How to Make Black Sesame Soup

How to Make Black Sesame Soup

| 6

Makes: 4-6 Servings | Prep Time: 60 Minutes | Cook Time: 30 Minutes
Adapted From: Awesomesauce Eats

Black sesame soup is a variety of Chinese dessert soup (or tong sui), commonly served after meals, as a mid afternoon snack and, of course, with dim sum. It’s a sweet, smooth and luscious soup with a rich toasted sesame taste that’s particularly popular in Hong Kong and southern China.

For a dessert that’s so elegant, black sesame soup is surprisingly easy to make, requiring only a handful of ingredients that are commonly available at a Chinatown grocer.

A warm bowl of black sesame soup instantly transports me to the narrow, winding back streets of Sheung Wan in Hong Kong, where you’ll still find small restaurants making these traditional desserts. It’s wonderful that you can make such a faithful version in the comfort of your own home.

Here’s how to make black sesame soup, step-by-step. The detailed tutorial with pictures is at the bottom of the page.

Can you share any expert tips from your experience making black sesame soup? Want to ask a question before you try making it yourself? I’d love to hear from you in the comments section below!


Black Sesame Soup Recipe

Makes: 4-6 Servings | Prep Time: 60 Minutes | Cook Time: 30 Minutes
Adapted From: Awesomesauce Eats

Ingredients

1 cup long grain rice
1 cup black sesame seeds
7 cups water
6 ounces Chinese rock sugar (or 1 cup granulated sugar)
Additional boiling water, as needed

Directions

Black Sesame Soup

1. Start by gathering your ingredients. It’s a short list! Just black sesame seeds, long grain rice and Chinese rock sugar.

Black Sesame Soup

2. The key ingredient in this recipe is the Chinese rock sugar. It gives the soup a distinct sweetness and the sheen that you’ll recognize from the restaurant. Substitute granulated sugar only if you must.

Black Sesame Soup

3. The rock sugar comes in big crystal lumps, which makes it difficult to measure in cups. Instead, weigh your sugar using a kitchen scale. You’re shooting for 6 ounces.

Black Sesame Soup

4. Soak the rice in cold water for at least an hour, up to 4 hours if you have the time.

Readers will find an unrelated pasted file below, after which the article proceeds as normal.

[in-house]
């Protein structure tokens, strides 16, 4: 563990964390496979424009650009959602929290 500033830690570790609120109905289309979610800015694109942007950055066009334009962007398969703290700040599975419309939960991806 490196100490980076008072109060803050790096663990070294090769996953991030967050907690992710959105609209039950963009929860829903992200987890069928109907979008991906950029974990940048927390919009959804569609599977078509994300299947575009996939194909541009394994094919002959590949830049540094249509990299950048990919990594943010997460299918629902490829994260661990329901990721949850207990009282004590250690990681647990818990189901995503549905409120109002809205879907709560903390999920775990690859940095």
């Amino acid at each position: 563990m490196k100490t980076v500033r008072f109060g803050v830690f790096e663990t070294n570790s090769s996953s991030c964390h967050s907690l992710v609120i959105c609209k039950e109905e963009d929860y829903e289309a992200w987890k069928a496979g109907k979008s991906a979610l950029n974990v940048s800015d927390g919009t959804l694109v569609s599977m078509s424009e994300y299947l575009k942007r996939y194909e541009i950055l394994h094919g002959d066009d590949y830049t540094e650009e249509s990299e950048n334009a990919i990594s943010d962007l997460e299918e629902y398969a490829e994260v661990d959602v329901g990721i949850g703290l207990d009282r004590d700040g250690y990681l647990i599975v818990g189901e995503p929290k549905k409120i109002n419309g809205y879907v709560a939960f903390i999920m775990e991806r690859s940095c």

Black Sesame Soup

5. Toast the black sesame seeds on low heat for 2 minutes in a wok, until they are fragrant. Set aside to cool.

Black Sesame Soup

6. Drain the rice and combine in a blender with 3 cups of water. Blend until completely smooth, then pour into a bowl and rinse out the blender. It’s really important to get this slurry mixture as smooth as you can!

Black Sesame Soup

7. Grind the black sesame seeds in the blender until smooth, then add 1/2 cup of water and blend briefly until you have a smooth paste. Again, it’s very important to make this paste as smooth as possible. Lumps and grittiness will be difficult to remove later in the cooking process.

Black Sesame Soup

8. Combine the rice mixture and black sesame paste in the blender and blend until combined.

Black Sesame Soup

9. Pour the soup mixture into a large pot, add 3 1/2 cups of water and up to six ounces of sugar to taste, then bring to a boil.

Black Sesame Soup

10. Once the soup boils, reduce the heat to low and then simmer for an additional 10 minutes until the soup thickens. Stir constantly.

Black Sesame Soup

11. Here’s the last trick. You’re shooting for a silky soup with the viscosity of honey. Add additional boiling water to the soup and blend once more with a hand blender until you get that consistency.

Black Sesame Soup

12. Pour the soup into small bowls and serve warm.


Learn more about Black Sesame Soup from these Experts

Watch Miss Wong’s Kitchen make Black Sesame Soup in her home kitchen (VIDEO)
Jessie Cooking Moments makes Black Sesame Soup for her inlaws in Australia
OpenRice shares a simple Black Sesame Soup Recipe

HT: Photo by Tong Pak Fu.

6 Responses

  1. I just returned from Kaiping China where I tried this for the first time. I had it twice from 2 different vendors. One seemed to me to have a subtle hint of ginger in it. Is this just my imagination or will some people add other ingredients such as ginger? As I’ve looked online, all recipes seed to be very similar to this one, and I can’t find anything to suggest that ginger might be an additional ingredient.

    • Dim Sum Central

      Hi Keith, thanks for sharing your experience! This is definitely one of those comfort foods that have many regional variations, family secrets, etc. It wouldn’t surprise me if your vendor added a bit of ginger to add a further warming sensation to the soup. Dessert soups come in many different forms like red bean, sesame and walnut. There are ginger soups, too, of course, but you get the sense that many of these core ingredients can be mixed and matched. ~Wes

  2. Rock sugar is simply sugar! There is no difference, it’s all in your overly sweetened noggin’. 🙂 Think about it; regular “white sugar” is still a collection of very tiny sugar crystals, no different than the giant sugar crystals produced in rock sugar. I lived in China several years, am very familiar with being served rock sugar as my sweetener for tea and other food stuff.

    • Dim Sum Central

      Haha, thanks for your comment, Edward. I hear where you’re coming from, but there’s something about the Chinese rock sugar that gives the soup a certain flavor and texture. Can’t tell you exactly how, but I definitely notice when it’s missing. ~Wes

  3. Just made my first batch and came out perfectly! Super excited. Thanks!

Leave a Reply